Ground Breaking Tribunal Ruling Means Overtime Has To Be Included in Holiday Pay
A ground breaking ruling at an Employment Appeal Tribunal (EAT) in the case of Bear Scotland v Fulton (and conjoined cases) has meant an additional burden to employers, who may now have to take into consideration any overtime their workforce have carried out when calculating their paid holiday leave.
Until this ruling, only basic pay was taken into consideration for holidays. The EAT also ruled that workers can make backdated claims for a limited period. This new ruling may be referred to the Court of Appeal which could mean a final decision is some years away.
Although the decision was welcomed by the Unions there could be major implications in companies where staff are regularly required to do overtime. It appears that the ruling was not specific about whether it applied to workers who do voluntary overtime.
Business leaders were forthright in their condemnation of the ruling. Jacqueline Webb, Chairman and Head of Employment Law at leading regional law firm Pictons says ”This is a very worrying decision for our business clients, who now face the prospect of having to find thousands of pounds to compensate workers who have willingly done and been paid for working overtime.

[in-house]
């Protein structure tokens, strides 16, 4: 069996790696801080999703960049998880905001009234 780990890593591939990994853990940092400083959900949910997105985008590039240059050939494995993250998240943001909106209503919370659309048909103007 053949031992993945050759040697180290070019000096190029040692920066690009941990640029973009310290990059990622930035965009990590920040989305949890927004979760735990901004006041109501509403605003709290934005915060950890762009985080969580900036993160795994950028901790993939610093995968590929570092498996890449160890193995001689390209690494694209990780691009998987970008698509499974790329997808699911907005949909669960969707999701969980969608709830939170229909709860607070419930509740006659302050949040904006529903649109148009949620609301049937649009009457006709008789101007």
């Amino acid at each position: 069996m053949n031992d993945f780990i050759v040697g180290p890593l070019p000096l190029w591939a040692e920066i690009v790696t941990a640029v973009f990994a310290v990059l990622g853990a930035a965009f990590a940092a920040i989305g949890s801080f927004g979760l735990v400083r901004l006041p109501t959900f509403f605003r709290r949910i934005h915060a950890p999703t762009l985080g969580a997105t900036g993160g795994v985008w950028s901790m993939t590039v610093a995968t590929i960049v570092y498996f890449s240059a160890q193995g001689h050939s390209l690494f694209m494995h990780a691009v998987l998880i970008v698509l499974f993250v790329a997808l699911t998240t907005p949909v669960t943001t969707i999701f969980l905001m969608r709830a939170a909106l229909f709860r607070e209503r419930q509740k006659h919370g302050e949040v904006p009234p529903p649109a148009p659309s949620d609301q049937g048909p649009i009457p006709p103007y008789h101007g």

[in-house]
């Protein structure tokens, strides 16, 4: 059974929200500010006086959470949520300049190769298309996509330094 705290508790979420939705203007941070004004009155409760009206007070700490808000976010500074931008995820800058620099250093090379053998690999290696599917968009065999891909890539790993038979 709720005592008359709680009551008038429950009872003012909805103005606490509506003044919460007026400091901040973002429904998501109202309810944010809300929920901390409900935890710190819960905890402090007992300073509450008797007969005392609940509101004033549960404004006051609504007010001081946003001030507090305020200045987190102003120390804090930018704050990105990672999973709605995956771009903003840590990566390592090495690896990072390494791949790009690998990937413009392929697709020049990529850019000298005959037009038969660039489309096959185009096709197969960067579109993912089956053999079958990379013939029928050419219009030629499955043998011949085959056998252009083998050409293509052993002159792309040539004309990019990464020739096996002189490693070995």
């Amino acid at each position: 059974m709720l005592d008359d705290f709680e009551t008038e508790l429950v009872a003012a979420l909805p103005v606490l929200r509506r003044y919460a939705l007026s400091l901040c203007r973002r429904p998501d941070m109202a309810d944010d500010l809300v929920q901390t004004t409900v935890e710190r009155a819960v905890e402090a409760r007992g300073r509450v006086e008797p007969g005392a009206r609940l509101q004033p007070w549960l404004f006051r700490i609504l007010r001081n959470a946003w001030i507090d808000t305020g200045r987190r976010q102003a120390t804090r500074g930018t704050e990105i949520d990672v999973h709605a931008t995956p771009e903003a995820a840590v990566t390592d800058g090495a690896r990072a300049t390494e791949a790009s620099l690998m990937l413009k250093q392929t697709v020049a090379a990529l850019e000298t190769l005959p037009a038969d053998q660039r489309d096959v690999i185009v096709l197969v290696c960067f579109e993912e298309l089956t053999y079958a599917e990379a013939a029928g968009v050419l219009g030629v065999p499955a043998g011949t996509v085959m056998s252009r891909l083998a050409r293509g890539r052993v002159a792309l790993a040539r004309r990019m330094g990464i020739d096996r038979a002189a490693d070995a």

“Although this judgement is bound to be challenged it still adds to the worry of business owners who have struggled through the worst recession in history to keep their business in the UK. The end result of this ruling may well be that employers are forced to reduce the overtime opportunities, which will mean that the workers will ultimately lose out and gain absolutely nothing from this tribunal appeal. So many companies are stretched to the limit and this may be just one step too far”
The EAT specified their ruling as follows:
Workers are entitled to be paid a sum of money to reflect normal non-guaranteed overtime as part of their annual leave payments
That applies only to the basic 4 weeks’ leave granted under the Working Time Directive, not the additional 1.6 weeks under regulation 13A of the Working Time Regulations
Claims for arrears of holiday pay will be out of time if there has been a break of more than three months between successive underpayments (subject to the reasonable practicability test)
Travel time payments, which exceed expenses incurred and so amount to additional taxable remuneration, should also be reflected when calculating holiday pay.
The EAT refused to grant a reference to the Court of Justice of the European Union, but gave permission to appeal to the Court of Appeal (stating that ground 3 was the most significant point for the Court of Appeal to consider).
If you are worried about the impact this ruling may have on your business you can email Jacqueline Webb or contact her on 0845 263 7505